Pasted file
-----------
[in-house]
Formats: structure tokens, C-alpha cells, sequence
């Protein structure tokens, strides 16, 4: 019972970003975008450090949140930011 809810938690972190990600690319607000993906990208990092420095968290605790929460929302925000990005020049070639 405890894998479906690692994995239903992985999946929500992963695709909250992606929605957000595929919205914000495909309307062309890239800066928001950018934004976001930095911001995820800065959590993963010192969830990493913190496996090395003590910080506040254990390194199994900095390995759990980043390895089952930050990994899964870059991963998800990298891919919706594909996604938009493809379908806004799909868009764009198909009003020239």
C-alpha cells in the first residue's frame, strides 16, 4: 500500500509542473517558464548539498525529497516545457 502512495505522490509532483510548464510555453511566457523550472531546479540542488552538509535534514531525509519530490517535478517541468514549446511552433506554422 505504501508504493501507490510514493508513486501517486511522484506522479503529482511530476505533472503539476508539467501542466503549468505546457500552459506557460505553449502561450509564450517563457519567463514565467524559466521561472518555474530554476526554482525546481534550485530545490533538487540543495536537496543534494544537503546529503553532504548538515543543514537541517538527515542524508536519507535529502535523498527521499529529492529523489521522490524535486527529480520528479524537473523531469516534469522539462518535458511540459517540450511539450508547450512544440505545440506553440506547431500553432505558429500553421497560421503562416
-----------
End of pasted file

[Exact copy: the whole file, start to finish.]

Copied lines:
[in-house]
Formats: structure tokens, C-alpha cells, sequence
């Protein structure tokens, strides 16, 4: 019972970003975008450090949140930011 809810938690972190990600690319607000993906990208990092420095968290605790929460929302925000990005020049070639 405890894998479906690692994995239903992985999946929500992963695709909250992606929605957000595929919205914000495909309307062309890239800066928001950018934004976001930095911001995820800065959590993963010192969830990493913190496996090395003590910080506040254990390194199994900095390995759990980043390895089952930050990994899964870059991963998800990298891919919706594909996604938009493809379908806004799909868009764009198909009003020239």
C-alpha cells in the first residue's frame, strides 16, 4: 500500500509542473517558464548539498525529497516545457 502512495505522490509532483510548464510555453511566457523550472531546479540542488552538509535534514531525509519530490517535478517541468514549446511552433506554422 505504501508504493501507490510514493508513486501517486511522484506522479503529482511530476505533472503539476508539467501542466503549468505546457500552459506557460505553449502561450509564450517563457519567463514565467524559466521561472518555474530554476526554482525546481534550485530545490533538487540543495536537496543534494544537503546529503553532504548538515543543514537541517538527515542524508536519507535529502535523498527521499529529492529523489521522490524535486527529480520528479524537473523531469516534469522539462518535458511540459517540450511539450508547450512544440505545440506553440506547431500553432505558429500553421497560421503562416